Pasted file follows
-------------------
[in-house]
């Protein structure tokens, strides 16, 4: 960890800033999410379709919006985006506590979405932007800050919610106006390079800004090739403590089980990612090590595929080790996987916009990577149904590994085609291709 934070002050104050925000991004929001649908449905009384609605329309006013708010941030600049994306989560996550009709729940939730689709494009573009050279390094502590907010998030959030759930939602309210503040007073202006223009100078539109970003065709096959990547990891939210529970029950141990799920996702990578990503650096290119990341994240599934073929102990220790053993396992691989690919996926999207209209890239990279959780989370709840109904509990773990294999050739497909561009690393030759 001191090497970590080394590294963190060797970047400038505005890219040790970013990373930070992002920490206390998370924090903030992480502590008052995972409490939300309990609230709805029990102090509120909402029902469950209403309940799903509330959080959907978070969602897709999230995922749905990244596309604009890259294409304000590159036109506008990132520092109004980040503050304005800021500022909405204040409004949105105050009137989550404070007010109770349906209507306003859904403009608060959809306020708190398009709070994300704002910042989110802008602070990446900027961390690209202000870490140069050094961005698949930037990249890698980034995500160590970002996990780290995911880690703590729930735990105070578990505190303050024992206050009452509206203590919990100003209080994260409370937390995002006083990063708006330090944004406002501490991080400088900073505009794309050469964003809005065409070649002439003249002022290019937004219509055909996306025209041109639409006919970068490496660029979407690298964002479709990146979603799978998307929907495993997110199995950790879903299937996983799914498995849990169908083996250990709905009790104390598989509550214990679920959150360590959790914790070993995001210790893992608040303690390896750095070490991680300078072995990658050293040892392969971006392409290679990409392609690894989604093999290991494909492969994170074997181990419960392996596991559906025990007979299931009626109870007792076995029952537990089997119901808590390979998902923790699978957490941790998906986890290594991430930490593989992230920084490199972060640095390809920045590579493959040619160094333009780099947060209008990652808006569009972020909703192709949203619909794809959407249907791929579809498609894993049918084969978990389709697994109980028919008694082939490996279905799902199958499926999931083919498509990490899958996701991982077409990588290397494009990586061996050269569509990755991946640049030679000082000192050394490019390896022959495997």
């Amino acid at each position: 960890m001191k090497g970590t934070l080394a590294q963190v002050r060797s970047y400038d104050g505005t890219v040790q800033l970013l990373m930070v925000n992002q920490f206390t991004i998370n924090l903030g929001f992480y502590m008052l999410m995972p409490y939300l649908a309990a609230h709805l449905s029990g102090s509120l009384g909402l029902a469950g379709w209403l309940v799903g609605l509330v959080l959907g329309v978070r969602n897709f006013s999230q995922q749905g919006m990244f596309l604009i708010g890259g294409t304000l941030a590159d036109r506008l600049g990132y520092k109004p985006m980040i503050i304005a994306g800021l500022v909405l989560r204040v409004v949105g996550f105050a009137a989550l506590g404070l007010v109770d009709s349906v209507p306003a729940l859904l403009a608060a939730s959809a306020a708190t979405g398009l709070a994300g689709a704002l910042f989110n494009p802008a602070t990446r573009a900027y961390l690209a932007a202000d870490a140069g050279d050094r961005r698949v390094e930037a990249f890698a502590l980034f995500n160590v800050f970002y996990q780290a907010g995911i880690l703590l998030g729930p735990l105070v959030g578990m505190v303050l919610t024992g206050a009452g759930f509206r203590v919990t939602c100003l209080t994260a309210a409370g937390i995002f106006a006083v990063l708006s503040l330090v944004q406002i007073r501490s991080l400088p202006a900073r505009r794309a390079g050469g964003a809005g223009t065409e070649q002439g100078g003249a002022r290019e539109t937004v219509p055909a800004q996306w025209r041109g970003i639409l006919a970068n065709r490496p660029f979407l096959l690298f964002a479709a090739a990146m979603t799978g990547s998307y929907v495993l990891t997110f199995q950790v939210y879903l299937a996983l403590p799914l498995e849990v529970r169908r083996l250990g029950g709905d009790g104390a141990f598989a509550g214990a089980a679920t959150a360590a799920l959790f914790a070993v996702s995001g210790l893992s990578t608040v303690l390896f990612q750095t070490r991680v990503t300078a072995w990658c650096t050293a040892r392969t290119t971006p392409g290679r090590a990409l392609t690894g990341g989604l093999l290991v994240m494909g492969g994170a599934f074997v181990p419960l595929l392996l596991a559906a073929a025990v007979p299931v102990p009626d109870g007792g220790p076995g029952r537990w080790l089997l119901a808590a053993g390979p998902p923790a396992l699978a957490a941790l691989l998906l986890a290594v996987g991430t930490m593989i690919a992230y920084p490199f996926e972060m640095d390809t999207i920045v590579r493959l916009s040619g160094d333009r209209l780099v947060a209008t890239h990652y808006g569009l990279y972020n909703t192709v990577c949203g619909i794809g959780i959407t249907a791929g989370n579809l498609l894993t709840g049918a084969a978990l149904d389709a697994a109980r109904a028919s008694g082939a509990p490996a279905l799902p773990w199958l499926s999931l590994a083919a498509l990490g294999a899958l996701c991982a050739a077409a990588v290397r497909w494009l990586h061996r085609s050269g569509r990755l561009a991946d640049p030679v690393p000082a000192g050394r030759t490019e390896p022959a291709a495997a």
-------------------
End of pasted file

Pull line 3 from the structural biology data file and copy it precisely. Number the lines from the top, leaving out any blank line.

């Amino acid at each position: 960890m001191k090497g970590t934070l080394a590294q963190v002050r060797s970047y400038d104050g505005t890219v040790q800033l970013l990373m930070v925000n992002q920490f206390t991004i998370n924090l903030g929001f992480y502590m008052l999410m995972p409490y939300l649908a309990a609230h709805l449905s029990g102090s509120l009384g909402l029902a469950g379709w209403l309940v799903g609605l509330v959080l959907g329309v978070r969602n897709f006013s999230q995922q749905g919006m990244f596309l604009i708010g890259g294409t304000l941030a590159d036109r506008l600049g990132y520092k109004p985006m980040i503050i304005a994306g800021l500022v909405l989560r204040v409004v949105g996550f105050a009137a989550l506590g404070l007010v109770d009709s349906v209507p306003a729940l859904l403009a608060a939730s959809a306020a708190t979405g398009l709070a994300g689709a704002l910042f989110n494009p802008a602070t990446r573009a900027y961390l690209a932007a202000d870490a140069g050279d050094r961005r698949v390094e930037a990249f890698a502590l980034f995500n160590v800050f970002y996990q780290a907010g995911i880690l703590l998030g729930p735990l105070v959030g578990m505190v303050l919610t024992g206050a009452g759930f509206r203590v919990t939602c100003l209080t994260a309210a409370g937390i995002f106006a006083v990063l708006s503040l330090v944004q406002i007073r501490s991080l400088p202006a900073r505009r794309a390079g050469g964003a809005g223009t065409e070649q002439g100078g003249a002022r290019e539109t937004v219509p055909a800004q996306w025209r041109g970003i639409l006919a970068n065709r490496p660029f979407l096959l690298f964002a479709a090739a990146m979603t799978g990547s998307y929907v495993l990891t997110f199995q950790v939210y879903l299937a996983l403590p799914l498995e849990v529970r169908r083996l250990g029950g709905d009790g104390a141990f598989a509550g214990a089980a679920t959150a360590a799920l959790f914790a070993v996702s995001g210790l893992s990578t608040v303690l390896f990612q750095t070490r991680v990503t300078a072995w990658c650096t050293a040892r392969t290119t971006p392409g290679r090590a990409l392609t690894g990341g989604l093999l290991v994240m494909g492969g994170a599934f074997v181990p419960l595929l392996l596991a559906a073929a025990v007979p299931v102990p009626d109870g007792g220790p076995g029952r537990w080790l089997l119901a808590a053993g390979p998902p923790a396992l699978a957490a941790l691989l998906l986890a290594v996987g991430t930490m593989i690919a992230y920084p490199f996926e972060m640095d390809t999207i920045v590579r493959l916009s040619g160094d333009r209209l780099v947060a209008t890239h990652y808006g569009l990279y972020n909703t192709v990577c949203g619909i794809g959780i959407t249907a791929g989370n579809l498609l894993t709840g049918a084969a978990l149904d389709a697994a109980r109904a028919s008694g082939a509990p490996a279905l799902p773990w199958l499926s999931l590994a083919a498509l990490g294999a899958l996701c991982a050739a077409a990588v290397r497909w494009l990586h061996r085609s050269g569509r990755l561009a991946d640049p030679v690393p000082a000192g050394r030759t490019e390896p022959a291709a495997a």